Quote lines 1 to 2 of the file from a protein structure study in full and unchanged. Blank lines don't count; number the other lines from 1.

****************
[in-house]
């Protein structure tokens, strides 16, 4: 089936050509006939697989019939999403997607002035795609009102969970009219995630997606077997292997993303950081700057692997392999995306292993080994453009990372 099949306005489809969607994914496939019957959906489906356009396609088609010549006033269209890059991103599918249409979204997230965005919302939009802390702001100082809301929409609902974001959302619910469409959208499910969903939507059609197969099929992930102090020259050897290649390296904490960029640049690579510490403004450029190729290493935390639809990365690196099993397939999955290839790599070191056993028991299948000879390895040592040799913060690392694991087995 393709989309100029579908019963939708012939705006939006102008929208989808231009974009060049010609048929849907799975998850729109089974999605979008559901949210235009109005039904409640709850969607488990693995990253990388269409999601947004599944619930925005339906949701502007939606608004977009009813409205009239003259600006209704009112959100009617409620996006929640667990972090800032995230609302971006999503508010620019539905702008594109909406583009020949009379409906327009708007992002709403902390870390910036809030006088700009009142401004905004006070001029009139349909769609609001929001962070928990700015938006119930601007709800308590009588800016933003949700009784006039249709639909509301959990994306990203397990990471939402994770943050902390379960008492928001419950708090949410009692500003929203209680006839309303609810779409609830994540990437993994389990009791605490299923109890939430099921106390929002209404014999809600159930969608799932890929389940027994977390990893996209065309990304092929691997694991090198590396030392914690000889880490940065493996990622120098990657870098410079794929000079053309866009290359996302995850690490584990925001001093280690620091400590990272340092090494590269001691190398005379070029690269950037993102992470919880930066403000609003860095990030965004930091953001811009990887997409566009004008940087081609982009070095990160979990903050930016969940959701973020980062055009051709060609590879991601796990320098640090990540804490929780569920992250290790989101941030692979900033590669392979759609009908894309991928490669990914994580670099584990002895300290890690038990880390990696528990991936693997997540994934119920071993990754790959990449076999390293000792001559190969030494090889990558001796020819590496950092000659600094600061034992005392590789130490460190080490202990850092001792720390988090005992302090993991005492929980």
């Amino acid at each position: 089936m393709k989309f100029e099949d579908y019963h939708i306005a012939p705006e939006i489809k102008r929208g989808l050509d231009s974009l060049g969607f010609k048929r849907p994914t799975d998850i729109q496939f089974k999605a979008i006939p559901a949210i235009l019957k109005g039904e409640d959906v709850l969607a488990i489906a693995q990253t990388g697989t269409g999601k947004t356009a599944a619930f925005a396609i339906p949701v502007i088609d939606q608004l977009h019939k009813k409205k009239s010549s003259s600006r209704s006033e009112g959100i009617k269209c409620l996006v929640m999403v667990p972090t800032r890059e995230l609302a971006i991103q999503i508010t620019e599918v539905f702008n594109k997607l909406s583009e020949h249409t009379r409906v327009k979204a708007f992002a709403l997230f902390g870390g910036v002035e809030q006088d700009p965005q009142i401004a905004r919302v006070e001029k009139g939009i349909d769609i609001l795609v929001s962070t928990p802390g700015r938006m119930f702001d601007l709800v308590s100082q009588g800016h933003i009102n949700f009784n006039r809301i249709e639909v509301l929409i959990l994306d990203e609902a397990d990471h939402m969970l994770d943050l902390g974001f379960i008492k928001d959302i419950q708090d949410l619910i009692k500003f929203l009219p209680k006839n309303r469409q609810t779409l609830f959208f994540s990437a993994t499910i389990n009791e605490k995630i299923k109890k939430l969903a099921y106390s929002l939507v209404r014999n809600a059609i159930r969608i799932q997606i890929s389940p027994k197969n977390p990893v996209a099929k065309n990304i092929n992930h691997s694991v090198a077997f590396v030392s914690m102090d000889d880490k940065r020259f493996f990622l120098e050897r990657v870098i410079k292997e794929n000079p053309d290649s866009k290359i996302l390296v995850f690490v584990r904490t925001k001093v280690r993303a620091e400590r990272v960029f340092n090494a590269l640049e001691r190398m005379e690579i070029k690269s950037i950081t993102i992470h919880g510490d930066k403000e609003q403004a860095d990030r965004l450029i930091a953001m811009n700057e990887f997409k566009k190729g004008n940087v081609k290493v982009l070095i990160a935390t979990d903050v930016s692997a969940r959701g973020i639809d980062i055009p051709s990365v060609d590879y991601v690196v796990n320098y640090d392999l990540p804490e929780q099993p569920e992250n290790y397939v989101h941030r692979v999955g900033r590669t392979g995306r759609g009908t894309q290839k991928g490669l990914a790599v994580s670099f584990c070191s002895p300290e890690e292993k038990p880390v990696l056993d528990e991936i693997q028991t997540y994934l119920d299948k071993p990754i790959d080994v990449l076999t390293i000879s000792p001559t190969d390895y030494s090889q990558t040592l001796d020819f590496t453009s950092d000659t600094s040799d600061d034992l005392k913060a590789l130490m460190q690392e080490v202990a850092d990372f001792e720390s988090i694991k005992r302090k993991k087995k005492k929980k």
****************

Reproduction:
[in-house]
């Protein structure tokens, strides 16, 4: 089936050509006939697989019939999403997607002035795609009102969970009219995630997606077997292997993303950081700057692997392999995306292993080994453009990372 099949306005489809969607994914496939019957959906489906356009396609088609010549006033269209890059991103599918249409979204997230965005919302939009802390702001100082809301929409609902974001959302619910469409959208499910969903939507059609197969099929992930102090020259050897290649390296904490960029640049690579510490403004450029190729290493935390639809990365690196099993397939999955290839790599070191056993028991299948000879390895040592040799913060690392694991087995 393709989309100029579908019963939708012939705006939006102008929208989808231009974009060049010609048929849907799975998850729109089974999605979008559901949210235009109005039904409640709850969607488990693995990253990388269409999601947004599944619930925005339906949701502007939606608004977009009813409205009239003259600006209704009112959100009617409620996006929640667990972090800032995230609302971006999503508010620019539905702008594109909406583009020949009379409906327009708007992002709403902390870390910036809030006088700009009142401004905004006070001029009139349909769609609001929001962070928990700015938006119930601007709800308590009588800016933003949700009784006039249709639909509301959990994306990203397990990471939402994770943050902390379960008492928001419950708090949410009692500003929203209680006839309303609810779409609830994540990437993994389990009791605490299923109890939430099921106390929002209404014999809600159930969608799932890929389940027994977390990893996209065309990304092929691997694991090198590396030392914690000889880490940065493996990622120098990657870098410079794929000079053309866009290359996302995850690490584990925001001093280690620091400590990272340092090494590269001691190398005379070029690269950037993102992470919880930066403000609003860095990030965004930091953001811009990887997409566009004008940087081609982009070095990160979990903050930016969940959701973020980062055009051709060609590879991601796990320098640090990540804490929780569920992250290790989101941030692979900033590669392979759609009908894309991928490669990914994580670099584990002895300290890690038990880390990696528990991936693997997540994934119920071993990754790959990449076999390293000792001559190969030494090889990558001796020819590496950092000659600094600061034992005392590789130490460190080490202990850092001792720390988090005992302090993991005492929980």